The grass is always greener on the other side of the fence, they say, but I tend to go with the old song "The bear went over the mountain to see what he could see. What did he see? The other side of the mountain."
07-10-2012, 07:22 PM   #11
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Vintage glass. In-body image stabilization. Affordable. Excellent.
07-10-2012, 11:03 PM   #12
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Small size, WR, ergonomics, durability, small primes, use of legacy glass, excellent sensor performance (K5) & in-body stabilization.
07-14-2012, 05:46 AM   #13
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QuoteOriginally posted by boriscleto Quote
... I have never heard anything about Zeiss being involved in the development of the K-mount. ....
QuoteOriginally posted by wlachan Quote
....The story I have read is that Zeiss & Pentax were developing lens coating, optical designs and bayonet mount in the early 70's, then they went their own way. That's the reason there were a few Zeiss and Pentax lenses with almost identical optics.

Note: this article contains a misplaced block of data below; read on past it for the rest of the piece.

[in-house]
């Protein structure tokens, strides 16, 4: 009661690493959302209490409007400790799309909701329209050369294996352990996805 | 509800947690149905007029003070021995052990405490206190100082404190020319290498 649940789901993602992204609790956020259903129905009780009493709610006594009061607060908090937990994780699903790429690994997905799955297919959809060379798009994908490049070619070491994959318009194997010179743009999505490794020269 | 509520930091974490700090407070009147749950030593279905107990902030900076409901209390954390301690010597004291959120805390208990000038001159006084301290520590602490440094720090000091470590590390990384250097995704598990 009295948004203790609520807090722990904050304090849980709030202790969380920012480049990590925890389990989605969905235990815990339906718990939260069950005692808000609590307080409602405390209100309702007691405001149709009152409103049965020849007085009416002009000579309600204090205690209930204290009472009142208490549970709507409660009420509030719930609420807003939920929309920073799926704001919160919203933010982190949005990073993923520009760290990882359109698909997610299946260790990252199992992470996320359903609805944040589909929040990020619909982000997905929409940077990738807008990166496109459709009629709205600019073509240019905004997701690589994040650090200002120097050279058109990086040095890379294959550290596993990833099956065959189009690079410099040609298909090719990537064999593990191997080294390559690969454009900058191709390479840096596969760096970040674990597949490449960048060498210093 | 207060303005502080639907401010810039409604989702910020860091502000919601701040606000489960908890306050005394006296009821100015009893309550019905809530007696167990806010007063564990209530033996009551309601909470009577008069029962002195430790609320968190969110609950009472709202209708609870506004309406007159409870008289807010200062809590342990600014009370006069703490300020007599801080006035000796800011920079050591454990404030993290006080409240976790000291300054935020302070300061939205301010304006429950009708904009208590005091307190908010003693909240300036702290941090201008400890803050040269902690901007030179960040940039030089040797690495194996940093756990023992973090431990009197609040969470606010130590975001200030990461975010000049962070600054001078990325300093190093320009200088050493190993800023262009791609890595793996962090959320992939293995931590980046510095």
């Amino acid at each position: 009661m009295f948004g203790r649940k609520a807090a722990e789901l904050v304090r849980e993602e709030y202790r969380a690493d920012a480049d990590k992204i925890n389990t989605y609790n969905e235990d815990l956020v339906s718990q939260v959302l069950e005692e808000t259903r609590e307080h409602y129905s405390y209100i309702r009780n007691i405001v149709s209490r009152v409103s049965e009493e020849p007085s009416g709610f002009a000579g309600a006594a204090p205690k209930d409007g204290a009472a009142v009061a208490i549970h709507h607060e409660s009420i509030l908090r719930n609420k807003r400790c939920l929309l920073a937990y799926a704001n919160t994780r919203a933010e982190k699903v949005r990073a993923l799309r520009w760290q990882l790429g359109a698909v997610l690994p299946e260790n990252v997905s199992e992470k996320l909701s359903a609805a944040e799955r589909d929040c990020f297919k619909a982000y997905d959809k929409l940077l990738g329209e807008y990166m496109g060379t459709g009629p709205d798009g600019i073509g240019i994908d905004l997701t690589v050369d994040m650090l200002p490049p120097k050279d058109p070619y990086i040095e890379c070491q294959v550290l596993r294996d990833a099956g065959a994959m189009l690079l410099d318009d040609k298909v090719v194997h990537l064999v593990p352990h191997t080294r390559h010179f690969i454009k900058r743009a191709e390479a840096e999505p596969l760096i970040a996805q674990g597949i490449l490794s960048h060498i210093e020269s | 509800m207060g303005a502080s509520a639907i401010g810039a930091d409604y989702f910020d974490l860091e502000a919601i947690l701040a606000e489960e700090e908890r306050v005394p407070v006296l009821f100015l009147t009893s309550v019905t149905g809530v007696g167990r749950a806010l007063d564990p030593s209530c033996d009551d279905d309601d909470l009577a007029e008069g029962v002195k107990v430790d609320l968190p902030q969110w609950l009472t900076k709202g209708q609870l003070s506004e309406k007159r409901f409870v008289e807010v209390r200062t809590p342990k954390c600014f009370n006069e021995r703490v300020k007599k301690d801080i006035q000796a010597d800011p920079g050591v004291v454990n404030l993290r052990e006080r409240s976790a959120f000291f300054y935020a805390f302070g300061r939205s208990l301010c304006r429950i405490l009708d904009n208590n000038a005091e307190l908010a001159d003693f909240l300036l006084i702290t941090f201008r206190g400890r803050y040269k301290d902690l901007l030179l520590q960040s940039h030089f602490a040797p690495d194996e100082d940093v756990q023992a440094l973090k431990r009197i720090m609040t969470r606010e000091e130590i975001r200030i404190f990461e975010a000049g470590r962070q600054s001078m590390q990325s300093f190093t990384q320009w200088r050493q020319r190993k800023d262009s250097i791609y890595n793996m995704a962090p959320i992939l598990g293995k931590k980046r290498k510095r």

QuoteOriginally posted by boriscleto Quote
You have to love wikis. The K2 article claims Zeiss stopped making cameras in 1975. The Zeiss article says 1972.

From what I can find in a few threads here, Zeiss was looking for a Japanese company to make low end cameras. When they dropped the Zeiss Ikon name they took some of the things they developed with Pentax to Contax and made Yashica the Japanese partner (i.e. Pentax rear caps fit C/Y mount lenses). The only thing Pentax got was the K28/2.
From what I understand Zeiss and Asahi Optical go back a bit farther.

Asahi bought the "Pentax" name from Zeiss Jena (East Germany) for their line of Pentax SLR cameras. Then Asahi Optical Company (remember the AOC etched on the front of the Pentaprism housing on the early Pentax camera bodies) adopted the Pentax name as the name of the company. Then when Zeiss (West Germany) discontinued their Ikon camera line and went looking to find a Japanese partner (to reduce manufacturing costs), there was some sort of interaction first with Pentax, where Zeiss either design or helped design the K mount, and the K28/2 lens optically is essentially the same as the Contax Zeiss 28/2 Distagon lens. I have also read that Pentax traded their SMC lens coating technology - which became the Zeiss T* coating.